Secretary of State Madeleine K. Albright and her top Middle East peace negotiators sought early today to restart stalled negotiations on a long-delayed Israeli troop withdrawal from the West Bank that is seen as critical to restoring trust between Israel and the Palestinians.
U.S. officials had hoped for an agreement to resume implementation of the 10-month-old Wye River accord in time for Albright and Egyptian President Hosni Mubarak to preside over its signing at a ceremony Thursday afternoon in Alexandria, Egypt. But Israel and the Palestinians, although agreeing on a withdrawal schedule and other issues, remained deadlocked on a seemingly small difference over the number of Palestinian prisoners Israel is to release as part of the accord.
As a result, Albright softened her resolve not to become involved in mediation and stepped into the standoff. After telephoning Israeli Prime Minister Ehud Barak from Alexandria, she held an unscheduled meeting there with Palestinian leader Yasser Arafat and then flew to Jerusalem for a post-midnight huddle with Barak. Although she continued to emphasize that Israel and the Palestinians should work out their differences themselves, she also acknowledged that a U.S. role could be critical in the hours and days ahead.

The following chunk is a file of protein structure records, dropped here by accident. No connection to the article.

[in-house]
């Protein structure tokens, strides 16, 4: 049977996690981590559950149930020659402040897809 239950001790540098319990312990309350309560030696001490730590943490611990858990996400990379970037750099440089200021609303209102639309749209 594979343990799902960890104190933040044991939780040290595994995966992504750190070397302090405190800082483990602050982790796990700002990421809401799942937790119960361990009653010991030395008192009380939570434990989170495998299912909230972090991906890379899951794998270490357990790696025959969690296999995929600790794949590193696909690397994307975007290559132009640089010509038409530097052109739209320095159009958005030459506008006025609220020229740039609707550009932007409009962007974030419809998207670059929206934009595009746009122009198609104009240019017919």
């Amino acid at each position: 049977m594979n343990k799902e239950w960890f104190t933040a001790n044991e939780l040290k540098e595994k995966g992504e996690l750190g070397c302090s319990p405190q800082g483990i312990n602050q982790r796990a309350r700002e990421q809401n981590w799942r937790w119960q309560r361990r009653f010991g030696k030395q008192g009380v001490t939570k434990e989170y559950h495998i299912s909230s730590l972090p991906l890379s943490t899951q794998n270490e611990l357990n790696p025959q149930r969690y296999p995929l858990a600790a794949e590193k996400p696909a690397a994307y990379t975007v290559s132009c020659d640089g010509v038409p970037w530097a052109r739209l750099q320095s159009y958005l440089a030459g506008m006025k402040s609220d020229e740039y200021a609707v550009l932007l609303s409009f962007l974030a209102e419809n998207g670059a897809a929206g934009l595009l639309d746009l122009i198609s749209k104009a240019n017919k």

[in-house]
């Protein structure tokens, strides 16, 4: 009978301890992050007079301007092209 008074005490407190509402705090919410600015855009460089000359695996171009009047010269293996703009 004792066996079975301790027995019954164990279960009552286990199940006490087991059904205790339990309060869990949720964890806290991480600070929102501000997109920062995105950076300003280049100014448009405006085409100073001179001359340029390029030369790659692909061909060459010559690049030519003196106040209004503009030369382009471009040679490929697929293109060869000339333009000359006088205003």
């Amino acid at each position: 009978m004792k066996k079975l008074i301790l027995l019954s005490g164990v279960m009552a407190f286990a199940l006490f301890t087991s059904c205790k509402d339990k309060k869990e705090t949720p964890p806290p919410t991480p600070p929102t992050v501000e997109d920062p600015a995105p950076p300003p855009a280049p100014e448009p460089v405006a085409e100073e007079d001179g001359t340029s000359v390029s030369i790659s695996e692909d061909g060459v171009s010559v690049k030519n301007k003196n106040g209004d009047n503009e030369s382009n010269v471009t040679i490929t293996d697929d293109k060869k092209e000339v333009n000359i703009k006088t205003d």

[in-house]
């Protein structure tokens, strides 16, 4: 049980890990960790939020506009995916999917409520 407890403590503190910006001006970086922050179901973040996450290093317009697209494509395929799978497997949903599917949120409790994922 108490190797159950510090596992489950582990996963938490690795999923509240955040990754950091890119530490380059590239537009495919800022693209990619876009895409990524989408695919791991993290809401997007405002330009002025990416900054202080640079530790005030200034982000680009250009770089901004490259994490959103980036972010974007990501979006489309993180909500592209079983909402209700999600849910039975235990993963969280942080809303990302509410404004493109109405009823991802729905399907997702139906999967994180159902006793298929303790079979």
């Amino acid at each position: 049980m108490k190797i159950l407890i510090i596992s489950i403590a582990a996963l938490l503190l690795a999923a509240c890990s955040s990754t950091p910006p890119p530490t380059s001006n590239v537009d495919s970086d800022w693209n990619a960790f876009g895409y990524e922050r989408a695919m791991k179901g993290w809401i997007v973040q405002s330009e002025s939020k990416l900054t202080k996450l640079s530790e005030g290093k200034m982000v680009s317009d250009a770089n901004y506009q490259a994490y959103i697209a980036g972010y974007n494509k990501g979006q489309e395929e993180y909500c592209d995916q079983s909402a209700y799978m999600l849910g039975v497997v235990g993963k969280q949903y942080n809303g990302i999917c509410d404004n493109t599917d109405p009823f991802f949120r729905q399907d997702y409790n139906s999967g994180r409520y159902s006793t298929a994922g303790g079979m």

"The United States will play the appropriate pragmatic role," Albright said at a brief joint news conference Thursday night with her Egyptian counterpart, Foreign Minister Amr Moussa, before leaving Alexandria. "We will do what needs to be done."
U.S. officials said they have no wish to repeat the hands-on role in the peace process they played during the administration of Barak's predecessor, Binyamin Netanyahu, when U.S. Middle East envoy Dennis Ross was once called upon to intervene in a dispute over the size of a Palestinian motorcade.
By all accounts, President Clinton and Barak got on well during Barak's visit to Washington in June, and the White House welcomed his request for a reduced American role in negotiations with the Palestinians -- in part because U.S. officials are reluctant to pressure their close ally to carry out the Wye River agreement. But it also seemed clear that the United States is unlikely to sit on the sidelines if the peace process shows signs of faltering.
At the entrance to Mubarak's lavish seaside palace in Alexandria early Thursday evening, Albright and Ross talked outside a black sedan, poring over documents as she prepared to head into her meeting with Arafat. Throughout the day, Egyptian and American officials in Alexandria were on the telephone to top Israelis in Jerusalem in an attempt to bridge the negotiating gap.
Whatever the substance of those private conversations, the Israelis adopted a uniformly hard-line posture in public. Negotiations were over, they said, and it was up to the Palestinians to accept the new deal or suffer the consequences.
"We're not looking for softening from the Palestinians," said a top Israeli negotiator. "We're looking for direct, clear, well-stated answers. It's not a negotiation here."